Democrats in the evenly divided Senate signaled Sunday that they will try to force another budget stalemate unless the General Assembly agrees to expand Medicaid under the Affordable Care Act.

In back-to-back meetings Sunday, the Senate Finance and House Appropriations committees approved a variety of amendments to the current two-year budget, covering raises for teachers and school staff, water-quality improvement projects and transportation.

The House panel adopted its proposed amendments unanimously. But the Senate’s plan met approval with a 10 to 5 vote along party lines. All five Democrats opposed the plan because the amendments did not include language to expand Medicaid.

Senate Democrats predicted that their caucus will stick together on the budget, as they remain furious over the off-year redistricting plan the GOP sprang on the Senate last month. Democrats forced a budget standoff last year over Senate committee assignments and transportation funding, but it collapsed after Sen. Charles J. Colgan (D-Prince William) voted with Republicans.

Unlike last year — when the General Assembly was drawing up a two-year spending plan — a budget stalemate would not pose the threat of a government shutdown because legislators are working on amendments. If legislators do not come to an agreement, the state would keep operating under the budget approved last year.

Although Virginia Lt. Gov. Bill Bolling also serves as president of the Senate, he cannot end a stalemate because he cannot vote on the budget. (Steve Helber/AP)

The House and Senate are working on amendments to the $85 billion budget that the state has been operating with since July 1. Gov. Robert F. McDonnell (R) unveiled his proposed amendments in mid-December, calling for 2 percent teachers’ raises, devoting more general fund revenue to roads and squirreling away nearly $130 million in the state’s rainy day fund.

The House and Senate panels accepted some of McDonnell’s ideas and tinkered with others. Both signed off on his plan to divert $49 million from the general fund, where it would be used for such services as schools and public safety, to roads. Both panels agreed with his teachers’ raise but extended it to non-instructional school staff.

A budget standoff could heighten partisan tensions, already raw from the GOP’s redistricting gambit, and make it hard for the parties to come together on transportation and other significant issues.

“This budget has a fatal flaw,” Sen. Janet D. Howell (D-Fairfax) said. “It does not include Medicaid expansion. I think that’s morally wrong. We must not deprive over 300,000 Virginians of health care. For years we’ve known we have one of the most miserly programs in the country. We couldn’t improve it much because we didn’t have the money. Now that money is being offered us, and we shouldn’t spurn it.”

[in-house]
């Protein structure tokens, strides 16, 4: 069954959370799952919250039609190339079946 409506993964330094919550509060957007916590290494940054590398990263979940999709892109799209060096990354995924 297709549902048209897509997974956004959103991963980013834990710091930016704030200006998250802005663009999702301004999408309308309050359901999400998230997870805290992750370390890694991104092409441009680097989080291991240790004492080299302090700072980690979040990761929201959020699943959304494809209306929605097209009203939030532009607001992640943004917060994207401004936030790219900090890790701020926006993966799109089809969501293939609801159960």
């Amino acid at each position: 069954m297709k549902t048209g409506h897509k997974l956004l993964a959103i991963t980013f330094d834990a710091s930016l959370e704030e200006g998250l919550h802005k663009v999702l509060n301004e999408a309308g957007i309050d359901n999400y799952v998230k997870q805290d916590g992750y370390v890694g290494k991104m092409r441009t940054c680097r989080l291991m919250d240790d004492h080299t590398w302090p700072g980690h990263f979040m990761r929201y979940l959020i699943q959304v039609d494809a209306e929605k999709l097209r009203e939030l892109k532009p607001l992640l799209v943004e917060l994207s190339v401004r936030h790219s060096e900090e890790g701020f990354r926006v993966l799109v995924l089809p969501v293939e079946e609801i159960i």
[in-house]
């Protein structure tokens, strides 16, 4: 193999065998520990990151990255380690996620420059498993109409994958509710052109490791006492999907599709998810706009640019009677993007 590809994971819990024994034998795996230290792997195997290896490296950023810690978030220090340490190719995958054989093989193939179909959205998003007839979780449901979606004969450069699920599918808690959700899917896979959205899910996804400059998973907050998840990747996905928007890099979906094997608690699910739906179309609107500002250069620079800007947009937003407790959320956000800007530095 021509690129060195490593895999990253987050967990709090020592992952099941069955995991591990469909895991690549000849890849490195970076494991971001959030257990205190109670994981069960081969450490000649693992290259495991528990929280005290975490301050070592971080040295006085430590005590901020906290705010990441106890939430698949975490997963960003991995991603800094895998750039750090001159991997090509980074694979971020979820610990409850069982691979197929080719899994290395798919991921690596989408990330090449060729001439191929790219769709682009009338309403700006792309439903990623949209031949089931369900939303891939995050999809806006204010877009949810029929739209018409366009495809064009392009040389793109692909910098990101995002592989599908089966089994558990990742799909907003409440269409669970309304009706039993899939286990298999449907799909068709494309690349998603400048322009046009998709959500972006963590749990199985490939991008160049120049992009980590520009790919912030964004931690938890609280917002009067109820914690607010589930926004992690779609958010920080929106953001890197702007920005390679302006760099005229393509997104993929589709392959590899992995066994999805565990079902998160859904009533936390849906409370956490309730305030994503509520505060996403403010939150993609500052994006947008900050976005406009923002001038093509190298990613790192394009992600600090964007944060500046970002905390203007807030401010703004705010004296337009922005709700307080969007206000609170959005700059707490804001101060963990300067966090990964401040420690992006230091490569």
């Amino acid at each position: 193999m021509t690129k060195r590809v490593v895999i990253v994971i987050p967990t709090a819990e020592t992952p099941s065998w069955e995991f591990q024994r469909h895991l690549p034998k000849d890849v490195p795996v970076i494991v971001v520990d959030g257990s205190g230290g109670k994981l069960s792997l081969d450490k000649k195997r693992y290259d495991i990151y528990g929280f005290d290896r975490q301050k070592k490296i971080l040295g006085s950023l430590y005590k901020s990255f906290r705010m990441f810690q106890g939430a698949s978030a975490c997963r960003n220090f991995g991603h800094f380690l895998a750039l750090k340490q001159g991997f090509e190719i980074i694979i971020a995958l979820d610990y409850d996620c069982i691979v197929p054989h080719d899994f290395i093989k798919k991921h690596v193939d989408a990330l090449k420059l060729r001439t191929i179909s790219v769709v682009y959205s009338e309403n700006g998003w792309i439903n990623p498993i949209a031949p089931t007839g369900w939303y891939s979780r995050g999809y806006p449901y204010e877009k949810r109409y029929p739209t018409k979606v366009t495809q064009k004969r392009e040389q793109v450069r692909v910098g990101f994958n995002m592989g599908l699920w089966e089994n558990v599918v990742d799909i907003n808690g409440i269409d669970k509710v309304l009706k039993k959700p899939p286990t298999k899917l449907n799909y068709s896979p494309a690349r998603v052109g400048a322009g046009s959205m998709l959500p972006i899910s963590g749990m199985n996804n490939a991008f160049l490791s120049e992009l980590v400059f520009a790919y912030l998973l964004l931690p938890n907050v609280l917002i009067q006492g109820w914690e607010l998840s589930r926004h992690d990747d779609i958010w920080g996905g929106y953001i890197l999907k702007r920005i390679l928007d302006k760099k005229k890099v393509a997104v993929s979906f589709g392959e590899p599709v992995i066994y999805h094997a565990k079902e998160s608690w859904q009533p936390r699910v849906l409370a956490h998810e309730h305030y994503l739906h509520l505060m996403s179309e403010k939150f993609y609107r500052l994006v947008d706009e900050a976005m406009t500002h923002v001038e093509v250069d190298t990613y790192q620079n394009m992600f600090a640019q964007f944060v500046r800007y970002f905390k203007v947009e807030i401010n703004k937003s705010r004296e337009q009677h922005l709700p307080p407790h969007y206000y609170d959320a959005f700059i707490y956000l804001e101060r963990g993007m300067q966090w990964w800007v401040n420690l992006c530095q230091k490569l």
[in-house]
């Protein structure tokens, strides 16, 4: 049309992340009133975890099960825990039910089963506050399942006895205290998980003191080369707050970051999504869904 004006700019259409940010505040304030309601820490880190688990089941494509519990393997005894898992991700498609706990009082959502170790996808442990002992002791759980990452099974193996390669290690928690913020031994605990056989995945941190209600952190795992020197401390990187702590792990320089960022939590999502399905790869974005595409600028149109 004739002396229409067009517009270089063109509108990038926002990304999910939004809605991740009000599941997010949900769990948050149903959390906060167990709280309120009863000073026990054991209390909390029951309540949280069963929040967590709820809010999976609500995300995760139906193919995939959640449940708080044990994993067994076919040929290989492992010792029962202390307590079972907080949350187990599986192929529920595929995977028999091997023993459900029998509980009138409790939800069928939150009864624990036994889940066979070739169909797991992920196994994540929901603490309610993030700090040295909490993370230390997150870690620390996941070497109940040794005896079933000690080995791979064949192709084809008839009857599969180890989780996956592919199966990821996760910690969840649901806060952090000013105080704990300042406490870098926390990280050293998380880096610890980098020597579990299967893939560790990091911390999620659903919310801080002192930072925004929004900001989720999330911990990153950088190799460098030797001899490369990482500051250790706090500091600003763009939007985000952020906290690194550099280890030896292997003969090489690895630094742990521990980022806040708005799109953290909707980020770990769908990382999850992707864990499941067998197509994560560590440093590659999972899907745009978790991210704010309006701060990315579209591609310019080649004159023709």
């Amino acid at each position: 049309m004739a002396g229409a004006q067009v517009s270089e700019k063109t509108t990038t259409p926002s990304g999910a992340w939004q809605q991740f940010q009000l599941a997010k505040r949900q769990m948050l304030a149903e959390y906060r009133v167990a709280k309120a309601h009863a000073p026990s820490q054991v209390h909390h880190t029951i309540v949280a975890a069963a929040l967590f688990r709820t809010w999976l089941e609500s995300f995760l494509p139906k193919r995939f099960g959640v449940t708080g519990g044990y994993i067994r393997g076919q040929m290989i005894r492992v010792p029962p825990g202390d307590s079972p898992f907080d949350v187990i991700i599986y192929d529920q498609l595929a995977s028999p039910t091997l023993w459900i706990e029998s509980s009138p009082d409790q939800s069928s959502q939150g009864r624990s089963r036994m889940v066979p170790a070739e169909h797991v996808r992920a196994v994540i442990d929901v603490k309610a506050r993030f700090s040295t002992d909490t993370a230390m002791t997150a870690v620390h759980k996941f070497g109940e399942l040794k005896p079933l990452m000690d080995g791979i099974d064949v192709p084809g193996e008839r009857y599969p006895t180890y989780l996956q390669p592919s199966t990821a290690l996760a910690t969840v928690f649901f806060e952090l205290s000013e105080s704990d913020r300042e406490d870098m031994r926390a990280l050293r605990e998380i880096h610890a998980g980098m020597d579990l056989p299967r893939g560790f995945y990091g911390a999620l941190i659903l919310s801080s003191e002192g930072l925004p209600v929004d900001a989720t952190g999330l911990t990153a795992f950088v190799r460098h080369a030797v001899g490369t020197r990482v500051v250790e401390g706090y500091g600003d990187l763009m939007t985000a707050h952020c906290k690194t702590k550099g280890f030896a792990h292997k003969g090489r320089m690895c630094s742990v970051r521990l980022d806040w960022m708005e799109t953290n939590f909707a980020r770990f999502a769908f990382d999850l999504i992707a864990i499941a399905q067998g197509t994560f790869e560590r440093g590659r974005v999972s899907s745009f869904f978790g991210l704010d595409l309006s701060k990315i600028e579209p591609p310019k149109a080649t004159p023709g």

Under the federal Affordable Care Act, states have the option to open their Medicaid programs to people with incomes up to 138 percent of the national poverty level — which is about $32,000 for a family of four — with the federal government paying the entire cost for the first three years. The federal share gradually declines to 90 percent.

Virginia would initially receive about $2 billion a year from Washington under the program. But some Republicans, including McDonnell, have been skeptical that Washington will have the money to make good on that promise.

Lt. Gov. Bill Bolling (R), who is exploring an independent bid for governor against Attorney General Ken Cuccinelli II (R) and former Democratic National Committee chairman Terry McAuliffe, announced last week that he supports Medicaid expansion if Washington grants Virginia permission to reform how the program operates in the state.

Bolling presides over the Senate and has the power to break most tie votes, but he cannot help Democrats on this issue: He lacks authority to vote on the budget.

The budget amendments the House and Senate panels passed Sunday call for Medicaid to be reformed before Virginia considers expansion, which begins in January 2014. The spending plan the General Assembly is trying to amend runs through July 1, 2014 — covering the first six months of Medicaid expansion.

The panels reacted differently to calls from the Governor’s Task Force on School and Campus Safety, created after December’s Sandy Hook Elementary School massacre in Connecticut, to provide $1.7 million for school resource officers and create a $30 million revolving fund for security infrastructure projects in Virginia schools.

The Senate panel included $1 million for grants for school officers, and the House recommended adding $1.3 million for them. They anticipate taking up the revolving fund issue in conference.

The House and Senate plans boost the pay raise state employees and college faculty are set to receive in August from 2 to 3 percent. Both call for bond packages of more than $215 million to improve the Chesapeake Bay by upgrading wastewater treatment facilities in Richmond and Lynchburg.

Sen. Ryan T. McDougle (R-Hanover), a Finance Committee member, said he was frustrated that Democrats would threaten to hold up the whole budget again.

“If we we see a repeat of last year, maybe we’ll see a trend” of obstructionism, McDougle said.